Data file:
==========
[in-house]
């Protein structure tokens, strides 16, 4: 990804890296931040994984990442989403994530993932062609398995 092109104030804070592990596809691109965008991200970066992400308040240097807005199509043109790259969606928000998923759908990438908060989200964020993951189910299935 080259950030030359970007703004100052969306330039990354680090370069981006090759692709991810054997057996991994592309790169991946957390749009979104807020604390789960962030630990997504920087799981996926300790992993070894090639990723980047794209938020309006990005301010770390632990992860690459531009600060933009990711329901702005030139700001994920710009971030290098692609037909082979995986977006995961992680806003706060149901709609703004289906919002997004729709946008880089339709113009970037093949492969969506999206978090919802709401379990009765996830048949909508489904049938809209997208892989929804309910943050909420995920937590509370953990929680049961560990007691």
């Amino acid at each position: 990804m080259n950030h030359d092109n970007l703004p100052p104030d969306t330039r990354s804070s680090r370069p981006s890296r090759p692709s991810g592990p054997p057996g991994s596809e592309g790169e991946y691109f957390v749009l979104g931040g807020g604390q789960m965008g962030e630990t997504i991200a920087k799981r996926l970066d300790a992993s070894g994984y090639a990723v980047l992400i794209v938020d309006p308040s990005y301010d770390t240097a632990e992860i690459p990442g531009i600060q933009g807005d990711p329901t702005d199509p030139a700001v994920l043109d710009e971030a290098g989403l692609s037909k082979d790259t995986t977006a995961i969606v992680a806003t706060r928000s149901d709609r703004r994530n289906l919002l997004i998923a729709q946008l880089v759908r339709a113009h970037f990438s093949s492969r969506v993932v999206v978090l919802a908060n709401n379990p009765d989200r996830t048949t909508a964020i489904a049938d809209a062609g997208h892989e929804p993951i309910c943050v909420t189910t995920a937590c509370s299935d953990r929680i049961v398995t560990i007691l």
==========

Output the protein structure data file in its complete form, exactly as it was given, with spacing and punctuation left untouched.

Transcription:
[in-house]
């Protein structure tokens, strides 16, 4: 990804890296931040994984990442989403994530993932062609398995 092109104030804070592990596809691109965008991200970066992400308040240097807005199509043109790259969606928000998923759908990438908060989200964020993951189910299935 080259950030030359970007703004100052969306330039990354680090370069981006090759692709991810054997057996991994592309790169991946957390749009979104807020604390789960962030630990997504920087799981996926300790992993070894090639990723980047794209938020309006990005301010770390632990992860690459531009600060933009990711329901702005030139700001994920710009971030290098692609037909082979995986977006995961992680806003706060149901709609703004289906919002997004729709946008880089339709113009970037093949492969969506999206978090919802709401379990009765996830048949909508489904049938809209997208892989929804309910943050909420995920937590509370953990929680049961560990007691």
């Amino acid at each position: 990804m080259n950030h030359d092109n970007l703004p100052p104030d969306t330039r990354s804070s680090r370069p981006s890296r090759p692709s991810g592990p054997p057996g991994s596809e592309g790169e991946y691109f957390v749009l979104g931040g807020g604390q789960m965008g962030e630990t997504i991200a920087k799981r996926l970066d300790a992993s070894g994984y090639a990723v980047l992400i794209v938020d309006p308040s990005y301010d770390t240097a632990e992860i690459p990442g531009i600060q933009g807005d990711p329901t702005d199509p030139a700001v994920l043109d710009e971030a290098g989403l692609s037909k082979d790259t995986t977006a995961i969606v992680a806003t706060r928000s149901d709609r703004r994530n289906l919002l997004i998923a729709q946008l880089v759908r339709a113009h970037f990438s093949s492969r969506v993932v999206v978090l919802a908060n709401n379990p009765d989200r996830t048949t909508a964020i489904a049938d809209a062609g997208h892989e929804p993951i309910c943050v909420t189910t995920a937590c509370s299935d953990r929680i049961v398995t560990i007691l």